The road into the oceanside town where my father lives is long, rural. Sun beaten paddocks run to the left, while the hill slopes down and away to the east, collapsing into a swollen creek. A man and boy fish from the tray of a pickup truck. An ancient house with generations of detritus in the front yard sleeps beyond the rushing water.
My brother pushes his hatchback into fifth, feeling the limits of its top gear, hoping to beat the storm which has been at our heels the whole journey. The weather is overtaking us as beads of rain pepper the windshield and we slow into town. The combined bakery, fish and chip shop and gas station has survived another year, but joined now by a Dominos - the pizza chain’s neon sign is new, untouched by the corrosive sea breeze. The glass panels of its characterless shopfront glares at the roundboat. A grey haired man sits outside, watches us from under the brim of an akubra.
Even gentrification is slow out here. It reclines in the park by the stainless steel swing set, it warms itself on the retaining wall of the refurbished inlet, strolls along the repainted boardwalk, one plank at a time, in no sort of hurry at all. Because it knows it’ll win eventually, even as the neighborhood teens gather firecrackers in their bedrooms for midnight and steal six packs of peroni from behind the grocery store.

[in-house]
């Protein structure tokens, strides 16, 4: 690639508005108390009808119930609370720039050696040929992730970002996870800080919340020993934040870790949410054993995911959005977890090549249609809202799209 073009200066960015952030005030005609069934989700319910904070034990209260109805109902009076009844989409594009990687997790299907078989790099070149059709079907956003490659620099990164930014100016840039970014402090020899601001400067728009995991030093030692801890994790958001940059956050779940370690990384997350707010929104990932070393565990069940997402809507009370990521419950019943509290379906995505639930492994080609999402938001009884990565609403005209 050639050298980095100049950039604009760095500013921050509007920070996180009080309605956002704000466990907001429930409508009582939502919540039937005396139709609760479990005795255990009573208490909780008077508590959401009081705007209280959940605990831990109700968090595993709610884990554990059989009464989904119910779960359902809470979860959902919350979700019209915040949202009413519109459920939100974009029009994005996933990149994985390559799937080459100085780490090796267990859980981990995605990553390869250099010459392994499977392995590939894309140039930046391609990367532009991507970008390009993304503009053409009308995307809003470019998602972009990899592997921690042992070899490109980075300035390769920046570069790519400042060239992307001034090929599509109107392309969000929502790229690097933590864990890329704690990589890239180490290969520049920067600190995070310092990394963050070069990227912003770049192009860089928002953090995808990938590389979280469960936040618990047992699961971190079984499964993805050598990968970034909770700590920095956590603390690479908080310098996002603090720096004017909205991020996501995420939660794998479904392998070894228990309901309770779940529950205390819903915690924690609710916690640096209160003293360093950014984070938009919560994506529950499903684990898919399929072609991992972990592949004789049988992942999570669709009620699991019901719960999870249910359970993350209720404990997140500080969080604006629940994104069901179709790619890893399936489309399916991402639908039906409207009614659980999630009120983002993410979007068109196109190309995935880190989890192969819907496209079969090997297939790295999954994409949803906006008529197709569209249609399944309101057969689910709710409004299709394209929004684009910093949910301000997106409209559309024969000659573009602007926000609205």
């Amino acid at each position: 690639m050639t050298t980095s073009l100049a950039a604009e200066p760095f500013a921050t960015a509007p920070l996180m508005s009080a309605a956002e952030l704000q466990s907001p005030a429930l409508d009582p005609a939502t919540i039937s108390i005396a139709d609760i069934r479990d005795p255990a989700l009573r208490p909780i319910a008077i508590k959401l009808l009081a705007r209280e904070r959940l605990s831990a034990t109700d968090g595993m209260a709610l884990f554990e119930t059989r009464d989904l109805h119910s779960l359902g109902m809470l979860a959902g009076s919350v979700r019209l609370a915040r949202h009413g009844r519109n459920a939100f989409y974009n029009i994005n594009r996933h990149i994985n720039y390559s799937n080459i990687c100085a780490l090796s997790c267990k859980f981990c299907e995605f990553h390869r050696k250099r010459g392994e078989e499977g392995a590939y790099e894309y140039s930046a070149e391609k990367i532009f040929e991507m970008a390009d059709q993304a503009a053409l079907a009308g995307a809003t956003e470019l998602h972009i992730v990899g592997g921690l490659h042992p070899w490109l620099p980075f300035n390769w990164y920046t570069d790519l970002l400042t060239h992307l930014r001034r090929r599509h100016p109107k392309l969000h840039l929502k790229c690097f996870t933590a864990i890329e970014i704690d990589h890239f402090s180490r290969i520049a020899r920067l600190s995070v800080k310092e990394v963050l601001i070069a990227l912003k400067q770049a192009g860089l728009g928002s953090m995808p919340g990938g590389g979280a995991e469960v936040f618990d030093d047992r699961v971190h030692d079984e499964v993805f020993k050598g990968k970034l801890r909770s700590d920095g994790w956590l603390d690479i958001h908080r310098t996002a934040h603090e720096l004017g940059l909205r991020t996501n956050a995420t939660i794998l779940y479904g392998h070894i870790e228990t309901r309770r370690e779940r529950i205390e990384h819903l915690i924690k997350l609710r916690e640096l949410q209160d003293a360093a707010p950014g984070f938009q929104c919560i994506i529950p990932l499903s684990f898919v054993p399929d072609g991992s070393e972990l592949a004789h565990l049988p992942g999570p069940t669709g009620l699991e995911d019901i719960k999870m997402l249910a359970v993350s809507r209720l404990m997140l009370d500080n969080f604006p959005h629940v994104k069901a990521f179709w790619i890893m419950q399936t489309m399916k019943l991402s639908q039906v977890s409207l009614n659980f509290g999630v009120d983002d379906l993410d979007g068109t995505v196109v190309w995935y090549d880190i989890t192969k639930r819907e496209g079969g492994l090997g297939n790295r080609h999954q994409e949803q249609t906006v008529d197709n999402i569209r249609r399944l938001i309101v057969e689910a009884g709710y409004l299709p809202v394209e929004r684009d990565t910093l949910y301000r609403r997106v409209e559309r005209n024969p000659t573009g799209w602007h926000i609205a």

And so here we are on our annual pilgrimage. Just like we’ve done for seven years. Only things have changed. My father’s sister, which we now know he has, has moved close by, and she will be there for dinner. I’ve changed, too. A xerox of a xerox of the person who sat in the same passenger seat on this same road only a year ago. I’ve been texting a girl the whole drive down - a girl who’s more than a friend, but not quite a partner. Things only grow more complex as time goes on it seems. And yet here we are, back in the little house two blocks over from the ocean.